The River Adur

A Hidden Gem

The River Adur catchment area is about 500km2, with the upper reaches forming two distinct arms and the lower reaches fed from the Brighton Chalk Block. The aptly named Western Arm rises near Slinfold, flowing through Shipley and West Grinstead, whilst the Eastern Arm rises on Ditchling Common and flows north and west between Haywards Heath and Burgess Hill.The upper reaches of the river are dominated by sandstone but as you move through the catchment this sandstone gives way to impermeable Weald Clay as the river becomes tidal at Henfield. About 2km north of Henfield is where the two arms meet before heading directly south towards Bramber. 


Map of the River Adur catchment

The tidal River Adur has historically been an important feature of the south coast. From the big Saxon Port at Steyning to the part-time salt production in Upper Beeding and Bramber the river has always played an important part in the growth of the region. No more so than in the development of the cement works just south of Upper Beeding. Records show the quarry existing since 1725 but it wasn’t until the industrial revolution that production really took off. The increased capacity of barges and boats meant that clay and coal could easily be transported up the River Adur from Shoreham Port to the cement works. With the discovery of clay in Horton, the river played an important role in transportation down to the works.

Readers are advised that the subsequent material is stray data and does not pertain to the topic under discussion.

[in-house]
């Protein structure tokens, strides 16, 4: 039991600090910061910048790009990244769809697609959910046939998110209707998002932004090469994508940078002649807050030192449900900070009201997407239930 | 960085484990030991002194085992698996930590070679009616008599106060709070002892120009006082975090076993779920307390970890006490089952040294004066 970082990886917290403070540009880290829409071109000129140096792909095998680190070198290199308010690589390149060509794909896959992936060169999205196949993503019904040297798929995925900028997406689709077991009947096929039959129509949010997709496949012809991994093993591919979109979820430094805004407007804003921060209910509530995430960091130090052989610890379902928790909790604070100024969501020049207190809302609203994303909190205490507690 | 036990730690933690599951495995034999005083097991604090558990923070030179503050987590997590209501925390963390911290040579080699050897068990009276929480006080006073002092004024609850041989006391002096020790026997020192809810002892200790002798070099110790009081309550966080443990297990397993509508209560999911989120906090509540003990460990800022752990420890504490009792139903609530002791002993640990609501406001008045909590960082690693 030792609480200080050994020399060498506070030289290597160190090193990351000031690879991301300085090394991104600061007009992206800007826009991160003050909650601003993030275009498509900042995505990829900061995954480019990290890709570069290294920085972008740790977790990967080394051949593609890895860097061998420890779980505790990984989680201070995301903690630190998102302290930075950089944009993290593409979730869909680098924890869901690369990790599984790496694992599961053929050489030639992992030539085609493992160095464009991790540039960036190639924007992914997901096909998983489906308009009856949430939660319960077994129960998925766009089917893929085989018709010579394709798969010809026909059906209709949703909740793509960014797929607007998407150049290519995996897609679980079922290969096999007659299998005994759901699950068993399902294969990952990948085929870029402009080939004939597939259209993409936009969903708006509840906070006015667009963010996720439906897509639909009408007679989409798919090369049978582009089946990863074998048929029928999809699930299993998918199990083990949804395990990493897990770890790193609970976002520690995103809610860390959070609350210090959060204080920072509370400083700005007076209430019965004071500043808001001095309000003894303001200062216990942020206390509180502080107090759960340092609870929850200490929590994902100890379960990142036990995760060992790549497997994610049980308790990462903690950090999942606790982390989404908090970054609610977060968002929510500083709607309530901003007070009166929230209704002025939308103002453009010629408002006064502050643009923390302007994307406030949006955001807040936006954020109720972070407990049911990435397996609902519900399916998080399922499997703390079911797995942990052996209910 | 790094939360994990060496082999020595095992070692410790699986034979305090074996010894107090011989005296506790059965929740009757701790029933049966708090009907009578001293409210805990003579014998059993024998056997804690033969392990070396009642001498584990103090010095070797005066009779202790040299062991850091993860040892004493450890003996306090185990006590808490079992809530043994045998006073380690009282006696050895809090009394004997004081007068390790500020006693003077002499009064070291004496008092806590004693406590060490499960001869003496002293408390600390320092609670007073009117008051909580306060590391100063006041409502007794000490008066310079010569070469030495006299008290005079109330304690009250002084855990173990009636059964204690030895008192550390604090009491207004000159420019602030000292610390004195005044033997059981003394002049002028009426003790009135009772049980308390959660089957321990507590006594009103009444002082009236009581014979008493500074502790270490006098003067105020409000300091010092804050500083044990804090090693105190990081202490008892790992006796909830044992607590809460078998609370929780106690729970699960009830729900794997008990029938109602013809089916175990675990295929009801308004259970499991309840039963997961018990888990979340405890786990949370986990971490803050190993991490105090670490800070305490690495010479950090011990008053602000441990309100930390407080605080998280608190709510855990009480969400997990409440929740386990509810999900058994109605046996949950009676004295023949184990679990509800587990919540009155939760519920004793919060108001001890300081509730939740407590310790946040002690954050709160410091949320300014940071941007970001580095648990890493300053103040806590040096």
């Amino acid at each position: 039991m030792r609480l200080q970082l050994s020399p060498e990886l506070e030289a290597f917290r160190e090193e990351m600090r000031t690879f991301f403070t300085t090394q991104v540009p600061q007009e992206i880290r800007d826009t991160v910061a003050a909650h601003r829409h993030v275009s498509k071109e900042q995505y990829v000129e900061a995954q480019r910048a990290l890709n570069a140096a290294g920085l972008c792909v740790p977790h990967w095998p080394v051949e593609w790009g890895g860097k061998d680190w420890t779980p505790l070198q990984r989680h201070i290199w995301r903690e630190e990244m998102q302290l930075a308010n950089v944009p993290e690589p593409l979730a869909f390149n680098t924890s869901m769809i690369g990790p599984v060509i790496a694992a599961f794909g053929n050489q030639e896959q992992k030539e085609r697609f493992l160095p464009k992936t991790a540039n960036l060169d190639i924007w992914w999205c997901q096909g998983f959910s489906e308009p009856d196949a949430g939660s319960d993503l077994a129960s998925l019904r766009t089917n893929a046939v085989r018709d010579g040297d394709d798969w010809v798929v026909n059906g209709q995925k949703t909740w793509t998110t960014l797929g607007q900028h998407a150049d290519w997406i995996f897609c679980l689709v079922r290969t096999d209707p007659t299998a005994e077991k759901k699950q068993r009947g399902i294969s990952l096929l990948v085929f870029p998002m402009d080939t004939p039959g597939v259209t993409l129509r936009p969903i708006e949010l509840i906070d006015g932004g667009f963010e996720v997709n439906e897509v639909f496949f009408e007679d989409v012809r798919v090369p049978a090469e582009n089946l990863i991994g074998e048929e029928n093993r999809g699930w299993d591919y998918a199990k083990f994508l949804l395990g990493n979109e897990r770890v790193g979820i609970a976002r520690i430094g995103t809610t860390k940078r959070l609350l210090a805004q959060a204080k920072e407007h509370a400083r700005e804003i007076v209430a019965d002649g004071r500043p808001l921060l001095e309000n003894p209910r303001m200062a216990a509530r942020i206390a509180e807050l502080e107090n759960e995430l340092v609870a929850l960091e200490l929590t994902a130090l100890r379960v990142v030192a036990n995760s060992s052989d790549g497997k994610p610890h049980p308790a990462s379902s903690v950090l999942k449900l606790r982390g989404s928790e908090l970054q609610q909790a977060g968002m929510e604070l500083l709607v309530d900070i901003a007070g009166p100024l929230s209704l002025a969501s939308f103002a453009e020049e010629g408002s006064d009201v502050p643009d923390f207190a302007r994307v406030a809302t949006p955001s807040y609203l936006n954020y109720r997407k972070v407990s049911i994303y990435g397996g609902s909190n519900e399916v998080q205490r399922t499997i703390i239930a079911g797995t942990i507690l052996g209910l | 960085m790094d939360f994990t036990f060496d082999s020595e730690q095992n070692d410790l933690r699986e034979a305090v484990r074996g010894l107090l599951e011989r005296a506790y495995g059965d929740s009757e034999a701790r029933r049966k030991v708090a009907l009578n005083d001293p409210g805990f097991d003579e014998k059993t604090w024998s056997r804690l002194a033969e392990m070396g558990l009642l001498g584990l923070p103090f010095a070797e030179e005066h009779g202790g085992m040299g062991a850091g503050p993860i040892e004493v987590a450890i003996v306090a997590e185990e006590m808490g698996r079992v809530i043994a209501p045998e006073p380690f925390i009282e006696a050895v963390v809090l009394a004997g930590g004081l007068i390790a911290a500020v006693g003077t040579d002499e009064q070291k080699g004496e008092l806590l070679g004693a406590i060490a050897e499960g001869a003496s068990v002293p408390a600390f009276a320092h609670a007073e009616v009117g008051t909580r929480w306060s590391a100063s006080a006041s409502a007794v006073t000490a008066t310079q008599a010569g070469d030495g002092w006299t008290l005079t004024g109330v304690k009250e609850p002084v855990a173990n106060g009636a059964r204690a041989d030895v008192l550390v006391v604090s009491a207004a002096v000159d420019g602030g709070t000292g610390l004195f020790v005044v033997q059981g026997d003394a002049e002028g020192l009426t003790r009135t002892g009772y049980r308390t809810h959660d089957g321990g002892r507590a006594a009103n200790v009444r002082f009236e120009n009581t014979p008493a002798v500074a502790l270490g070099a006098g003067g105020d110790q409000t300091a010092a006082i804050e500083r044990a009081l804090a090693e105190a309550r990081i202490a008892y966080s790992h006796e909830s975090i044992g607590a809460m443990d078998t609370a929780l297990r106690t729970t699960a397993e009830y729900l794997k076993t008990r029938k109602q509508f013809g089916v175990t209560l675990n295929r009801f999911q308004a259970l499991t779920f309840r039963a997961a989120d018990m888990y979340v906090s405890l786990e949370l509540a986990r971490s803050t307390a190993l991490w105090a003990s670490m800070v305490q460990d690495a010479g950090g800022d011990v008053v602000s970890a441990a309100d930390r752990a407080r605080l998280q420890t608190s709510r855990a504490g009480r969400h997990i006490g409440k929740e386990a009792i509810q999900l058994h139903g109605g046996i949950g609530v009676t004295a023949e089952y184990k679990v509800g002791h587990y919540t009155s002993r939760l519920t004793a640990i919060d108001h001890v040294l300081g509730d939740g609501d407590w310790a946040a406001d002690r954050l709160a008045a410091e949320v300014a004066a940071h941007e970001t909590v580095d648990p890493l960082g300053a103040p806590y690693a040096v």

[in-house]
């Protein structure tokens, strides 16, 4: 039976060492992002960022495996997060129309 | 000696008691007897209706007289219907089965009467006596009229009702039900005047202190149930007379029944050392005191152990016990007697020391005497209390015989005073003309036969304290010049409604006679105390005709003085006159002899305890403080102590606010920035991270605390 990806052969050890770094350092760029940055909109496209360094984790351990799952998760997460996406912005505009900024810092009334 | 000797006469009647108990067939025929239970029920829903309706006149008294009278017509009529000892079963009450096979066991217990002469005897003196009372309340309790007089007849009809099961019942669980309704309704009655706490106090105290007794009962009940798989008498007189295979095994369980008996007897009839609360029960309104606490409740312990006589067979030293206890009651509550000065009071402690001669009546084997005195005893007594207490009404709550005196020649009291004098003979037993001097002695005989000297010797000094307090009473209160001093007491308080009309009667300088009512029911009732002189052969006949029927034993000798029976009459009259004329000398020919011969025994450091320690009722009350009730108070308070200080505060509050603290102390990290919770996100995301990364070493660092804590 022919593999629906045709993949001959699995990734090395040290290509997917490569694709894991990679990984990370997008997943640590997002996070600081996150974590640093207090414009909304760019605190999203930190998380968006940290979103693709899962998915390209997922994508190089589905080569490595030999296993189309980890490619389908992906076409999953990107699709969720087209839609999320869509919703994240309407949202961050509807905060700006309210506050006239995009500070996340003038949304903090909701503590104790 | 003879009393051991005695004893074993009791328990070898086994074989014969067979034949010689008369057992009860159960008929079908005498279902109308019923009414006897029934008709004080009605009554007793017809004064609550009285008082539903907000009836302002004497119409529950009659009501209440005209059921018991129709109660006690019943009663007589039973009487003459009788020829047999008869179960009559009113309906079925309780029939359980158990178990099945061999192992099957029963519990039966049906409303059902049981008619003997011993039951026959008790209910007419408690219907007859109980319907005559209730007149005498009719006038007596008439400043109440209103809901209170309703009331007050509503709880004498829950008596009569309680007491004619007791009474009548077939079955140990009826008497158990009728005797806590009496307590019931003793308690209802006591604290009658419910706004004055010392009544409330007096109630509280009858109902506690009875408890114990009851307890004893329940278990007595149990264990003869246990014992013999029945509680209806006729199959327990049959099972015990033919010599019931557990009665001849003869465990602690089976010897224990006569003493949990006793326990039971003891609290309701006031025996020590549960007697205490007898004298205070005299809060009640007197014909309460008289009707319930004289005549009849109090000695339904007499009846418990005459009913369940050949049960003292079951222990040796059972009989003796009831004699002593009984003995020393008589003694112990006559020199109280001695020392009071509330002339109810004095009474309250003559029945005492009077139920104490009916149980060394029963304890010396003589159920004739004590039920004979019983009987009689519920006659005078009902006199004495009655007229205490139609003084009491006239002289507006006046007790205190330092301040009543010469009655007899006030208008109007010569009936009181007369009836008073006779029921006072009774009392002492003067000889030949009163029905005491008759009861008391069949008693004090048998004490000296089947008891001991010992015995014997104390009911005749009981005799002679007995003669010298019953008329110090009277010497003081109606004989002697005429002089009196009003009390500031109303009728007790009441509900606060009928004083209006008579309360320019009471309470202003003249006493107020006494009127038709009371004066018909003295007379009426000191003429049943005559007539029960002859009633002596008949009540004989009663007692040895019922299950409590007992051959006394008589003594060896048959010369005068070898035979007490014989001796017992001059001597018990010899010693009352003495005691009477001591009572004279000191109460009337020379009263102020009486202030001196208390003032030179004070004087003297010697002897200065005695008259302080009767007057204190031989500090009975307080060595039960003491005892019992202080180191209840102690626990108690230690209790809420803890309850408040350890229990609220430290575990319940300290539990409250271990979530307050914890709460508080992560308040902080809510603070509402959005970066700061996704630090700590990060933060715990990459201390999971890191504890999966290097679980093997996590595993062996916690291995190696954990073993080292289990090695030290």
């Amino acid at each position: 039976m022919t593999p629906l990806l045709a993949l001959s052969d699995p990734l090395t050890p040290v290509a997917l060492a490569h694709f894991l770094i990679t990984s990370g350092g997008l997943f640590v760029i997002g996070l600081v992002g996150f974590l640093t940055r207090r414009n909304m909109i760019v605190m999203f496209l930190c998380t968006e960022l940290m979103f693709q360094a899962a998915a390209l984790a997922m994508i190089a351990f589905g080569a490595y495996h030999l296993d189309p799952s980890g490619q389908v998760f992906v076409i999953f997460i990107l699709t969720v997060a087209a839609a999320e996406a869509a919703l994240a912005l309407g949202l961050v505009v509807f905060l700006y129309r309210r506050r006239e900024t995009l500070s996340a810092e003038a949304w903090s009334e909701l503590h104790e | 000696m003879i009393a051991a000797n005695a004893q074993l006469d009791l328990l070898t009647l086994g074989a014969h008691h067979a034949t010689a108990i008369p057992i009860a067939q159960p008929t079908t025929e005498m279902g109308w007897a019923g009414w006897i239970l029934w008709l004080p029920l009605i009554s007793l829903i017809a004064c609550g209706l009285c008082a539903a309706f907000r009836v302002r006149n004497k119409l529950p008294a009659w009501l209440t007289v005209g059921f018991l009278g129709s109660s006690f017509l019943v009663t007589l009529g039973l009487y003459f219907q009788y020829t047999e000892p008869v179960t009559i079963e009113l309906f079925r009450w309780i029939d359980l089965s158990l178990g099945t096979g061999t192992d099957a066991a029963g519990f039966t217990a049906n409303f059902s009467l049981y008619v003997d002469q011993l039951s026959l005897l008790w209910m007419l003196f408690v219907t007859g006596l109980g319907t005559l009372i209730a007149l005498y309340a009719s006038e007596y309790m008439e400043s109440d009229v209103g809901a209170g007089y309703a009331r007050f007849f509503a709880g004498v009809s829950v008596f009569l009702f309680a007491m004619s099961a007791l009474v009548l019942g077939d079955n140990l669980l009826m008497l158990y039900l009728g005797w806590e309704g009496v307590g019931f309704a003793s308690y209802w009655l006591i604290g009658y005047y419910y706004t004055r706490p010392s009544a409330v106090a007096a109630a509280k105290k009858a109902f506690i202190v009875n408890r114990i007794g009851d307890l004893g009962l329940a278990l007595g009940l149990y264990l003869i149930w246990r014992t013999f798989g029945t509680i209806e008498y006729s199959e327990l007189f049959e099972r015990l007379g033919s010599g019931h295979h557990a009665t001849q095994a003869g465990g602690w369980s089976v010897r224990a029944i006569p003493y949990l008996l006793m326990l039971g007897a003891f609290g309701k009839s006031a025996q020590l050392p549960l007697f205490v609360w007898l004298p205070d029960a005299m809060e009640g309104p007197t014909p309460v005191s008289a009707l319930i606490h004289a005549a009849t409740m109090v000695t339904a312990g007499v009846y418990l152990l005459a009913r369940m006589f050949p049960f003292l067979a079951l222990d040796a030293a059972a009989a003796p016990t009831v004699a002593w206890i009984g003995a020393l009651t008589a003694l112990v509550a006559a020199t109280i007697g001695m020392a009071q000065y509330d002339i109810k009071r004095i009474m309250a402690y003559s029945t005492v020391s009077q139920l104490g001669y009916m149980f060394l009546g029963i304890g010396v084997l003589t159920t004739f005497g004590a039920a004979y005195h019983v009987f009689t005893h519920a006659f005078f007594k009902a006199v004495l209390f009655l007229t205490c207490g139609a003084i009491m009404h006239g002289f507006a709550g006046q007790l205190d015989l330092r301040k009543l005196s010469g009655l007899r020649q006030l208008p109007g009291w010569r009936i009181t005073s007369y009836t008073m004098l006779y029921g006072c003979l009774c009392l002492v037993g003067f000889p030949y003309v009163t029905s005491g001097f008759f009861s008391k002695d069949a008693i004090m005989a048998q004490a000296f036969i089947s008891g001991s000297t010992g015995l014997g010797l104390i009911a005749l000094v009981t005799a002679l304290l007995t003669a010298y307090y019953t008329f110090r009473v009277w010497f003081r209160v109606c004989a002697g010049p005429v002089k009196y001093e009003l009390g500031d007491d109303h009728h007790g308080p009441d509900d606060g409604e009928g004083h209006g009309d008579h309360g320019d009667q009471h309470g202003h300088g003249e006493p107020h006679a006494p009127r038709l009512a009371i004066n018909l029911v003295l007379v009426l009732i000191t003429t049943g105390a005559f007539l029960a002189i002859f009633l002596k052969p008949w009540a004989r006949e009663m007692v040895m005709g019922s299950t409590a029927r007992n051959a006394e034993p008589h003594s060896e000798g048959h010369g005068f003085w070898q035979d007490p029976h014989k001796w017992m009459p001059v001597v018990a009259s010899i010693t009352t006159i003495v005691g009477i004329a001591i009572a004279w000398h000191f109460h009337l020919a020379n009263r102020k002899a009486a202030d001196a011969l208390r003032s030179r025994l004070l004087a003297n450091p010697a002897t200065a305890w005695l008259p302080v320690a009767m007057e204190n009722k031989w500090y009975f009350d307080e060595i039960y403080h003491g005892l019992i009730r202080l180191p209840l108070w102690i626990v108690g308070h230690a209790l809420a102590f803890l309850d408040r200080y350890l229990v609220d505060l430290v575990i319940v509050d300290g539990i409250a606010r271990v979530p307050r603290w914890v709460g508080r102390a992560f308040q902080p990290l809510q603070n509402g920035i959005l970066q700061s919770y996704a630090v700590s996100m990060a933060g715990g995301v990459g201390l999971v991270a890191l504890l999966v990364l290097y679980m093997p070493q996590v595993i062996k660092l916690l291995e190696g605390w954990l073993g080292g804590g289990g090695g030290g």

Much of the estuary salt marsh is a Site of Special Scientific Interest (SSSI) and owned by the RSPB who have a wildfowl reserve on the River. At low tide the river cuts a narrow fast flowing channel through the mud flats but it is at mid-tide when the mud flats are revealed that the area is most interesting. This is when gulls and other birds come into roost, especially important during winter. This is when ringed plovers, dunlins and lapwings can be seen with cormorants and redshank around as well.

The River Adur is also an important spawning ground for sea trout and is used extensively for coarse fishing. Common carp, bream, tench, European eel, dace, rudd, roach, pearch, pike and chub can all be found throughout the River Adur.

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The Ouse & Adur Rivers Trust


OART is a membership based organisation dedicated to the environmental protection and enhancement of the Sussex River Ouse and Adur including their tributaries, estuaries and still waters.

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The Ouse & Adur Rivers Trust (OART) is a registered charity (No: 1082447) formed in 2011 from the amalgamation of two long-standing local organisations, the River Adur Conservation Society and Sussex Ouse Conservation Society.